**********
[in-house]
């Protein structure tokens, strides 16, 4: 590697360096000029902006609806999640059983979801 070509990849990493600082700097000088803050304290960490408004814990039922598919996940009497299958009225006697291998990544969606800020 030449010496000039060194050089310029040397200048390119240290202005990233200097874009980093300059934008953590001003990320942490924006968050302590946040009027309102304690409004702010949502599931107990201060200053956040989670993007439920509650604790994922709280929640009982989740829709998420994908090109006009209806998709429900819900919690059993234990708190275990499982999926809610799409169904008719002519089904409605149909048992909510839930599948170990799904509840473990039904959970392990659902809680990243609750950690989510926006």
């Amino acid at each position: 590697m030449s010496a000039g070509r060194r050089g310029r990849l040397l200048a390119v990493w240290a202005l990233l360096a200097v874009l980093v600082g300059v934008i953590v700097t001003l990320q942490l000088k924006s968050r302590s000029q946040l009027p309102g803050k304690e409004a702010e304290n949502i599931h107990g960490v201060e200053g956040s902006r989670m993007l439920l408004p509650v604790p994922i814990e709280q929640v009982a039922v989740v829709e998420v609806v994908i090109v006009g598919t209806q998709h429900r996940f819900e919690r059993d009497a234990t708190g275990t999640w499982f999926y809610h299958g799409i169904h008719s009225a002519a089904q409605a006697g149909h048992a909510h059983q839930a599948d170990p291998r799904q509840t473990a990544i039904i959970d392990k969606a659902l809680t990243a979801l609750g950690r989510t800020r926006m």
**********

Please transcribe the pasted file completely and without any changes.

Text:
[in-house]
């Protein structure tokens, strides 16, 4: 590697360096000029902006609806999640059983979801 070509990849990493600082700097000088803050304290960490408004814990039922598919996940009497299958009225006697291998990544969606800020 030449010496000039060194050089310029040397200048390119240290202005990233200097874009980093300059934008953590001003990320942490924006968050302590946040009027309102304690409004702010949502599931107990201060200053956040989670993007439920509650604790994922709280929640009982989740829709998420994908090109006009209806998709429900819900919690059993234990708190275990499982999926809610799409169904008719002519089904409605149909048992909510839930599948170990799904509840473990039904959970392990659902809680990243609750950690989510926006």
């Amino acid at each position: 590697m030449s010496a000039g070509r060194r050089g310029r990849l040397l200048a390119v990493w240290a202005l990233l360096a200097v874009l980093v600082g300059v934008i953590v700097t001003l990320q942490l000088k924006s968050r302590s000029q946040l009027p309102g803050k304690e409004a702010e304290n949502i599931h107990g960490v201060e200053g956040s902006r989670m993007l439920l408004p509650v604790p994922i814990e709280q929640v009982a039922v989740v829709e998420v609806v994908i090109v006009g598919t209806q998709h429900r996940f819900e919690r059993d009497a234990t708190g275990t999640w499982f999926y809610h299958g799409i169904h008719s009225a002519a089904q409605a006697g149909h048992a909510h059983q839930a599948d170990p291998r799904q509840t473990a990544i039904i959970d392990k969606a659902l809680t990243a979801l609750g950690r989510t800020r926006m």